Judge: Charles J.
Summary: This matter came before the Court by way of two applications, a section 21A challenge brought by P, and a separate application by P’s daughter to be appointed P’s property and affairs, and welfare deputy. P was being accommodated in a care home by the Local Authority in circumstances which the parties agreed amounted to a deprivation of P’s liberty on account of P’s continued expressed wish to return to her home. Charles J. described the central issue for the court to determine being whether or not the restrictions in a care home best promote P’s welfare in the least restrictive way, and whether there is a support package that could warrant her return home in her best interests. The Court noted that those welfare issues can fall for consideration under a number of sections of the MCA and are important to the consideration of the best interests assessment under the DOLS regime and s. 21A.
The issue for the Court on this interim application was what if any interim declarations should be made by the Court on a section 21A application pending the final hearing. In particular whether they should be declarations made pursuant to section 21A (ie to extend the statutory scheme if that is possible) or pursuant to section 16 of the MCA. The Court acknowledged the importance as a matter of practice in this distinction as a result of the different funding available from the Legal Services Commission in respect of an application under s.21A, and other applications before the court, albeit that they can often raise the same central issues.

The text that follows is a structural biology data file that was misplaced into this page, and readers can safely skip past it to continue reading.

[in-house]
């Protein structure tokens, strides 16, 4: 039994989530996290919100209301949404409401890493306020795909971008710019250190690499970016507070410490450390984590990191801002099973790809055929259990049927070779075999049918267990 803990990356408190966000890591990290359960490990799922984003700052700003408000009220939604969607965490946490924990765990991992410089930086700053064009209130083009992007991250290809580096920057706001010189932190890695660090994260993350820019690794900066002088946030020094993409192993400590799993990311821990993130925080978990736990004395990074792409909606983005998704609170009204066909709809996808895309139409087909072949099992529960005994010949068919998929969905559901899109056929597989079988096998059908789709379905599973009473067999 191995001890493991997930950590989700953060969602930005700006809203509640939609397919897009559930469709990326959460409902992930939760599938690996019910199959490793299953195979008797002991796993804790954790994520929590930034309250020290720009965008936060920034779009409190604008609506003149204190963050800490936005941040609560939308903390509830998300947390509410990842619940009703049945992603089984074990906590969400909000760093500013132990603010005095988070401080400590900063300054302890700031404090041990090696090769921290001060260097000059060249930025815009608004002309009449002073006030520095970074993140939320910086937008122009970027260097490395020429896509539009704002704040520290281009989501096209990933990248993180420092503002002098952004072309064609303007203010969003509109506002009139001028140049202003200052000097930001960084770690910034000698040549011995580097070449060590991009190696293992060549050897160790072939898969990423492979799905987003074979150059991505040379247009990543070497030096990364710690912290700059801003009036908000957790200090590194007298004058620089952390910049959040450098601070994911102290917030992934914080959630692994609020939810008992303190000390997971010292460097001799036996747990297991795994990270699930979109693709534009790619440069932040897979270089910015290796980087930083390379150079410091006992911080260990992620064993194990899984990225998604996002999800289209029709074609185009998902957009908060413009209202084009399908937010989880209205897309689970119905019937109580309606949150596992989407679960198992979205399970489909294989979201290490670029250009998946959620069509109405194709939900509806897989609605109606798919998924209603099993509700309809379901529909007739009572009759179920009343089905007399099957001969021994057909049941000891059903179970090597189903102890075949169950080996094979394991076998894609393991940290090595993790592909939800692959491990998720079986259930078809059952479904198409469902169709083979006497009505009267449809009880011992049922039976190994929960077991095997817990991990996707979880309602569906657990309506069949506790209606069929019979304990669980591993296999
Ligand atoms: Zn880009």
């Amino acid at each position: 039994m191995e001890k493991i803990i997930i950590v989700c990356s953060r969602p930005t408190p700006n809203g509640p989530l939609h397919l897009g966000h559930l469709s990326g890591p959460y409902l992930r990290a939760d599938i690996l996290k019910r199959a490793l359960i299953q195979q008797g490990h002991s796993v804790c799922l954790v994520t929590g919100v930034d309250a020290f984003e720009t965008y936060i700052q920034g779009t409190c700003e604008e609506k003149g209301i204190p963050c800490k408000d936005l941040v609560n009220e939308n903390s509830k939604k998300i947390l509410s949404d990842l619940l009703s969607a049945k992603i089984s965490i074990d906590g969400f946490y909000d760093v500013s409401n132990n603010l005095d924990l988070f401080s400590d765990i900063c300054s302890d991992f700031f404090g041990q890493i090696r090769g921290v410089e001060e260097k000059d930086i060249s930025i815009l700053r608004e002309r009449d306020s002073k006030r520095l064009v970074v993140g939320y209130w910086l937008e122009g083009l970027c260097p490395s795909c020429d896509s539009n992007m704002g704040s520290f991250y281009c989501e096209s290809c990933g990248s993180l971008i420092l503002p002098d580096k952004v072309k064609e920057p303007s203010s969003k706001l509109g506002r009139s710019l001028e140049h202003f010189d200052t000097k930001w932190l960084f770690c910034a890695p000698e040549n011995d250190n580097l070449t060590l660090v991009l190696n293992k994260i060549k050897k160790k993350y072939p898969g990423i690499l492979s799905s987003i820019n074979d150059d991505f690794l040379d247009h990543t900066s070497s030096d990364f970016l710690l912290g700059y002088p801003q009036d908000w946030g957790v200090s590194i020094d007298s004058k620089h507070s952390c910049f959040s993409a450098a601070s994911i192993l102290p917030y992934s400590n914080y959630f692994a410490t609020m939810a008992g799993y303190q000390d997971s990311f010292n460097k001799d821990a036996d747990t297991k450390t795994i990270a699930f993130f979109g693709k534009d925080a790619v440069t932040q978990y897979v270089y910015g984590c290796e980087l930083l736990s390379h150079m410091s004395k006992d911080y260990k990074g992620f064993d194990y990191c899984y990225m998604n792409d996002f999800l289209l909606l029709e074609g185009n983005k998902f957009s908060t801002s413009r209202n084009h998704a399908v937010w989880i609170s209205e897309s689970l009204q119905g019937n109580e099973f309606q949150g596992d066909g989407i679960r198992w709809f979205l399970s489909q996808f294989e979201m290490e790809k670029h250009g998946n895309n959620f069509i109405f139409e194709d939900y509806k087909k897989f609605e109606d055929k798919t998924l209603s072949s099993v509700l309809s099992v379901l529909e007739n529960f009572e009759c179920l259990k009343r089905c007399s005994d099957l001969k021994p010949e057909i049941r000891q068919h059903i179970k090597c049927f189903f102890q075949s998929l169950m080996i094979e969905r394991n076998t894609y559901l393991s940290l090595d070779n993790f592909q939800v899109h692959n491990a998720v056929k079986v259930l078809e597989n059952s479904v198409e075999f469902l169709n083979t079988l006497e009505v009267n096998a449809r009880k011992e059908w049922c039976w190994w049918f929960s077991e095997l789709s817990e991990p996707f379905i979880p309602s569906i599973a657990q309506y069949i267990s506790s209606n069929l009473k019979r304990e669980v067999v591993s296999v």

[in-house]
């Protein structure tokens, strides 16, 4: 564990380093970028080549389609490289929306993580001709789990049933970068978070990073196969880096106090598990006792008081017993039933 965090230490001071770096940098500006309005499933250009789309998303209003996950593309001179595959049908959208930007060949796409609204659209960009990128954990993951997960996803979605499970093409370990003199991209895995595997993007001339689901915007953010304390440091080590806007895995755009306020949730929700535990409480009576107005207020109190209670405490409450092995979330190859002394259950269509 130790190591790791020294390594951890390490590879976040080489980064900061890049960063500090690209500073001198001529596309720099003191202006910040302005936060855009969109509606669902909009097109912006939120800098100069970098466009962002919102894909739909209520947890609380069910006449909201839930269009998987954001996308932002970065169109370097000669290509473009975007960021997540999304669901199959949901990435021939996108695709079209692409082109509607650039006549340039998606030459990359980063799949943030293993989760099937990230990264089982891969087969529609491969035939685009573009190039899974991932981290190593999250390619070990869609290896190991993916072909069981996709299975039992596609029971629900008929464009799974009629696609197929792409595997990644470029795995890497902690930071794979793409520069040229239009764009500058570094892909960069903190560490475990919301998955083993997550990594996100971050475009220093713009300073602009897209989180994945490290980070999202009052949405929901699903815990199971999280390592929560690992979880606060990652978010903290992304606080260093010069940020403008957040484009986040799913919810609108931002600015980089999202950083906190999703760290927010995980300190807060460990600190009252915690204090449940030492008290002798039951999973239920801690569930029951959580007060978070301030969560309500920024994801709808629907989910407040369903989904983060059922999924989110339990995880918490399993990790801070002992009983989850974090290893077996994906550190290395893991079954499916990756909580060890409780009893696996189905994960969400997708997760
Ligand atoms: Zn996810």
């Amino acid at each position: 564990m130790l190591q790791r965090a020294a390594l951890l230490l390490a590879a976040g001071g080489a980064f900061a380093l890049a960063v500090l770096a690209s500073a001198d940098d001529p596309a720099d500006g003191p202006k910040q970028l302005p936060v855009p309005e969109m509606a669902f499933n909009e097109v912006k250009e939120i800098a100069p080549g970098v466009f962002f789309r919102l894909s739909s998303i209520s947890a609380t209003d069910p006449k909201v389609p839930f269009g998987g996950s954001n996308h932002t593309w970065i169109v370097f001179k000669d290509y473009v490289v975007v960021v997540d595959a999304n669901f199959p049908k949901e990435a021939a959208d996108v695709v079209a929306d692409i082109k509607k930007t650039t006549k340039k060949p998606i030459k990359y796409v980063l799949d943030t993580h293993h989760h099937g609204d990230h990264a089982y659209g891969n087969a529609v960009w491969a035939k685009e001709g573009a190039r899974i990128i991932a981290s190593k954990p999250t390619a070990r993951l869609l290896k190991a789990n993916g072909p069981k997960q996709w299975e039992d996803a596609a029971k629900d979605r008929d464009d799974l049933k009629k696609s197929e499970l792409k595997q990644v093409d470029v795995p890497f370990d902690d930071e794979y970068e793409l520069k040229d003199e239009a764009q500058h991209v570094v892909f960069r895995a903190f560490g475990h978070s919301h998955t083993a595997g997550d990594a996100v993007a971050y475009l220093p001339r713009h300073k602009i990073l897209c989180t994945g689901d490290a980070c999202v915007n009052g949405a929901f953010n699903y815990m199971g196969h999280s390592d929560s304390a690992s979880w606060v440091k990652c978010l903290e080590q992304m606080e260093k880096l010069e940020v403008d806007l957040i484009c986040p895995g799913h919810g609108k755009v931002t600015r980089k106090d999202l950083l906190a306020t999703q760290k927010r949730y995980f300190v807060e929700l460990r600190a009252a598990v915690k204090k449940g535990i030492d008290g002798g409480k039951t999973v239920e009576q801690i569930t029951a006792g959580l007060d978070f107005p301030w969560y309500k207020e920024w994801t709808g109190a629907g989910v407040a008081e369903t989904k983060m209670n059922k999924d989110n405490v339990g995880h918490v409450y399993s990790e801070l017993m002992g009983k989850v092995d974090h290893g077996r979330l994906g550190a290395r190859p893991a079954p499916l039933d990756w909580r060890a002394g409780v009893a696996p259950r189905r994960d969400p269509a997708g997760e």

Charles J. took the view that the court should exercise its own powers to hold the ring whilst it determines the application and therefore give appropriate interim authorisations of any deprivation of liberty and make appropriate interim orders pursuant to section 16. If, when it determines the application, the court concludes that the relevant person should live in a care home, or be in a hospital, it should generally direct that the statutory DOLS scheme should apply again to any deprivation of liberty. That regime has checks and balances that generally should be preferred to review by the court.
Despite making the declarations under section 16, his Lordship stated that the application remained one under s. 21A MCA. Even though the court is exercising powers conferred by other sections and the central issue is what available regime of care will best promote P’s best interests, the proceedings remain s.21A proceedings because they were issued under s.21A and, in the exercise of the jurisdiction conferred by that section, the court has to consider amongst other things the best interests of P.
Comment: This important judgment provides some assistance for anyone who has had to grapple with the Legal Services Commission in a s.21A challenge which persists beyond a first hearing. Mr Justice Charles was clear that the proceedings should be seen as s.21A proceedings, notwithstanding that the court may, as an interim measure, make declarations under its general welfare jurisdiction. It is to be hoped that the LSC will accept this analysis, and will not continue to withdraw non-means-tested funding in cases where a standard authorisation lapses during the course of proceedings and is not renewed, and/or where interim declarations are made by the court.